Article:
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Topic: Calculating board's computation ability (Read 462 times) previous topic - next topic

ardfoss

Hi All,
Generically how do we calculate the amount of memory required to hold c/ python library  , which arduino board is suitable.
Do we have a online calculator for these.
For example : haversine formula compute using math library.


wvmarle

Start by writing some simple code, compile it for your intended target board, see what the resulting file size is.
Quality of answers is related to the quality of questions. Good questions will get good answers. Useless answers are a sign of a poor question.

ardfoss

#2
Nov 11, 2019, 12:10 pm Last Edit: Nov 11, 2019, 12:43 pm by ardfoss
Thanks for the reply but how to choose "intended target board".
Let's say  a program gets verified on a particular board but another board may be more suitable than this !
A typical haversine call shows
On Atmega328:
Sketch uses 4110 bytes (8%) of program storage space. Maximum is 48640 bytes.
On Arduino Zero:
Sketch uses 30016 bytes (11%) of program storage space. Maximum is 262144 bytes.

we still do not know which one will fare better when we add gsm, gps and sdcard modules and how effective it is when used at a particular frequency, not to forget which 3.3/5V will suit the device and cost effectiveness if produced on a large scale. Can we simulate these things.

wvmarle

That is where engineering experience comes in play!

There's code size. But then there's computing power. There's processor features (e.g. number of ADC, number of Serial ports, number of timers, timer functions, interrupts, ...). There's so much more to choosing a board than "does this code fit?".

Just recently I did a project revolving around a stepper motor. Embedded, low cost, rather simple application so code size won't be too big. Just an encoder for input, limit switch and 7-segment LED display.

First was counting required inputs/outputs. The project required lots of timing for the stepper, so timers are important. That got me to the ATtiny441. But the ATtiny44a is much cheaper - and actually its two timers is enough for what I had to do, and I had no need for hardware I2C or Serial communication. I needed 11x I/O so that left no space for an external crystal, well 8 MHz is enough for the application. Not very precise or stable that oscillator but good enough for this application.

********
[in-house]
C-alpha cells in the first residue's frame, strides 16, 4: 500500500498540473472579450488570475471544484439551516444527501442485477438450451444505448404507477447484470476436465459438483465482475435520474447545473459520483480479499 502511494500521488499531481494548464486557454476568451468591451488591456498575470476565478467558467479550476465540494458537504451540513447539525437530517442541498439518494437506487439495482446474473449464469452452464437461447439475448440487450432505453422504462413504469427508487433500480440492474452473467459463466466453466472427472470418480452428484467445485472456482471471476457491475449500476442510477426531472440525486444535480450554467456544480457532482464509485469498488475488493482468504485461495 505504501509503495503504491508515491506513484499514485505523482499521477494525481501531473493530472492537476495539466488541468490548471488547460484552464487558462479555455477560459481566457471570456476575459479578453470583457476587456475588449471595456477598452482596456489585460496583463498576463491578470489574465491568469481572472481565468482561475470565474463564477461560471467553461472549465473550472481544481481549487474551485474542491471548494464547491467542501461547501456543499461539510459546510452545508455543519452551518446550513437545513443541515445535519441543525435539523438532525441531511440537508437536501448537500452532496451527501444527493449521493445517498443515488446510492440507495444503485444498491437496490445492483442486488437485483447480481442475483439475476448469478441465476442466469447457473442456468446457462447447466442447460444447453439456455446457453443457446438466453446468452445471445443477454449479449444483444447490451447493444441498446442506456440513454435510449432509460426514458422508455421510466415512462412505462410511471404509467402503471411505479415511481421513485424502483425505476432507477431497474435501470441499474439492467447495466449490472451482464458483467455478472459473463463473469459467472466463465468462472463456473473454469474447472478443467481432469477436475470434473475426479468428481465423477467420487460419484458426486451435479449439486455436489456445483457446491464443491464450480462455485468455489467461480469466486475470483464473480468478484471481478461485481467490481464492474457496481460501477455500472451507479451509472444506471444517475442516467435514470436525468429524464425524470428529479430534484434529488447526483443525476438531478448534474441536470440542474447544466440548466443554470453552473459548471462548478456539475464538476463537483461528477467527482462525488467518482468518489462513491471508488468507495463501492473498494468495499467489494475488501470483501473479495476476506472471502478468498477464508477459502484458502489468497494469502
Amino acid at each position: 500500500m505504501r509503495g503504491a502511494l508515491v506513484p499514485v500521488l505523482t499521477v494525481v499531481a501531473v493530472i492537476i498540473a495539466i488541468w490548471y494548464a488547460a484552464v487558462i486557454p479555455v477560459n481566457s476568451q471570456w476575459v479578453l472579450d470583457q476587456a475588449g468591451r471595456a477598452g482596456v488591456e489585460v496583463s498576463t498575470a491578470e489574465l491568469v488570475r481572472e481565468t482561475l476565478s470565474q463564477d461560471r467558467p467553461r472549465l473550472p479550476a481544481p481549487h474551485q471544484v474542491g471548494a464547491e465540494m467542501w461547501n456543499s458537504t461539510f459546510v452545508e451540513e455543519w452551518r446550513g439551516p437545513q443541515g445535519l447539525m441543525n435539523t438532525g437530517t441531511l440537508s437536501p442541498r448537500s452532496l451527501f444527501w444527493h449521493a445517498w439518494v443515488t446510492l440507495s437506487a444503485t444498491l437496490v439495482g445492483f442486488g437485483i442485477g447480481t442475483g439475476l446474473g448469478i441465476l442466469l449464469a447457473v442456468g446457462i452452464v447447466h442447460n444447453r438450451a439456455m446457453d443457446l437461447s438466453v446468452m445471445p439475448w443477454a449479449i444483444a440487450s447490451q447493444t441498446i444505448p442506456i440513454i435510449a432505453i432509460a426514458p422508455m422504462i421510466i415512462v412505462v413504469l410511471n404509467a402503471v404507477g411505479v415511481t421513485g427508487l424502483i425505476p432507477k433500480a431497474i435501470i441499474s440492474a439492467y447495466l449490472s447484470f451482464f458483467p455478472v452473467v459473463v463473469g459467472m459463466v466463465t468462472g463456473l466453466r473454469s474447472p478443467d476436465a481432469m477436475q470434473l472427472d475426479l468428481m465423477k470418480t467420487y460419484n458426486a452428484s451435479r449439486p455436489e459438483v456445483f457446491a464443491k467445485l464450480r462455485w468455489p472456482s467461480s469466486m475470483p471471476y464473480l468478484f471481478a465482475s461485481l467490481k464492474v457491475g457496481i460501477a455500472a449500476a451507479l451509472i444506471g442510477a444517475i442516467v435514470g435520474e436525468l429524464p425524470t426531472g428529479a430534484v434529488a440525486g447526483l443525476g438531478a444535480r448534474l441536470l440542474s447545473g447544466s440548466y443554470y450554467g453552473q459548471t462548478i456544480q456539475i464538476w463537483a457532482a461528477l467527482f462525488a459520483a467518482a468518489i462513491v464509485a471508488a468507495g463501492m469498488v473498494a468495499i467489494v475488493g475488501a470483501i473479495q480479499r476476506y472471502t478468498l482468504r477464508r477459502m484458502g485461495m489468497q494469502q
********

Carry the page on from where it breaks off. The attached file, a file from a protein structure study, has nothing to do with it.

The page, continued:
Then programming. For long time I managed to keep the code under 4 kB. But of course feature creep set in and the code grew over 4 kB, so switched to an ATtiny84a in the final project.

Another project was a bit simpler. Again as small as possible. I had developed the code before on an 80 MHz ESP8266, and high resolution and stable timing is important. AVR processors max out at 16 or 20 MHz, a difference that mattered there. For cost again the ATtinyx4a seri
Lotses; code is about 6.5 kB so that's calling for an ATtiny84a. In this case running with a 20 MHz crystal.

Yet another project of mine calls for almost 40 I/O lines, plus I2C and two Serial interfaces, and will have lots of code. For that one I picked the ATmega1281, with 16 MHz crystal for speed. When the programming is done I may switch to another processor in the same family based on code size, and I may bump the speed to 20 MHz but that's probably not necessary.

The moment WiFi comes in play, the natural choice is the ESP8266. But mind, it's a very different beast than the AVR line. I've had weird crashes with them, simply because I ran out of memory while I thought I had like 36 kB of RAM free. I've had crashes when I let it work really hard - to the extent that I had to reduce the SoftwareSerial to 2400 bps to not lose bits - and am now redesigning that to split off the control part (gonna run on AVR) from the user interface and WiFi part (running on ESP8266).

That's how I choose a processor. A bit of preselection, followed by a bit of trial and error.

For prototyping, start with the ATMega328p unless you have good reason to go for another board (more I/O pins needed, Serial ports, WiFi communication, etc).

Those boards are dirt cheap, and you can never properly simulate how it behaves on another computer. Start as I mentioned by counting I/O requirements, then start writing some basic code. See how it performs on the board of choice. Start with the cheapest, if that's not good enough move up.
Quality of answers is related to the quality of questions. Good questions will get good answers. Useless answers are a sign of a poor question.

ardfoss

That was great insight. Thanks for the pointers.
How do you see xilinx and vhdl in comparison to arduino.

wvmarle

How do you see xilinx and vhdl in comparison to arduino.
I don't know them. Maybe someone else can pitch in on that.
Quality of answers is related to the quality of questions. Good questions will get good answers. Useless answers are a sign of a poor question.

MarkT

#6
Nov 22, 2019, 11:28 pm Last Edit: Nov 22, 2019, 11:29 pm by MarkT
Hi All,
Generically how do we calculate the amount of memory required to hold c/ python library  , which arduino board is suitable.
Do we have a online calculator for these.
For example : haversine formula compute using math library.


No, never heard of such a thing.  You need an operating system that's supported by Python to run standard Python, its more than just a language, its a complex software environment.  You either have enough disc space or not(!)

Micropython might be more appropriate.  Not the same thing though.
[ I will NOT respond to personal messages, I WILL delete them, use the forum please ]

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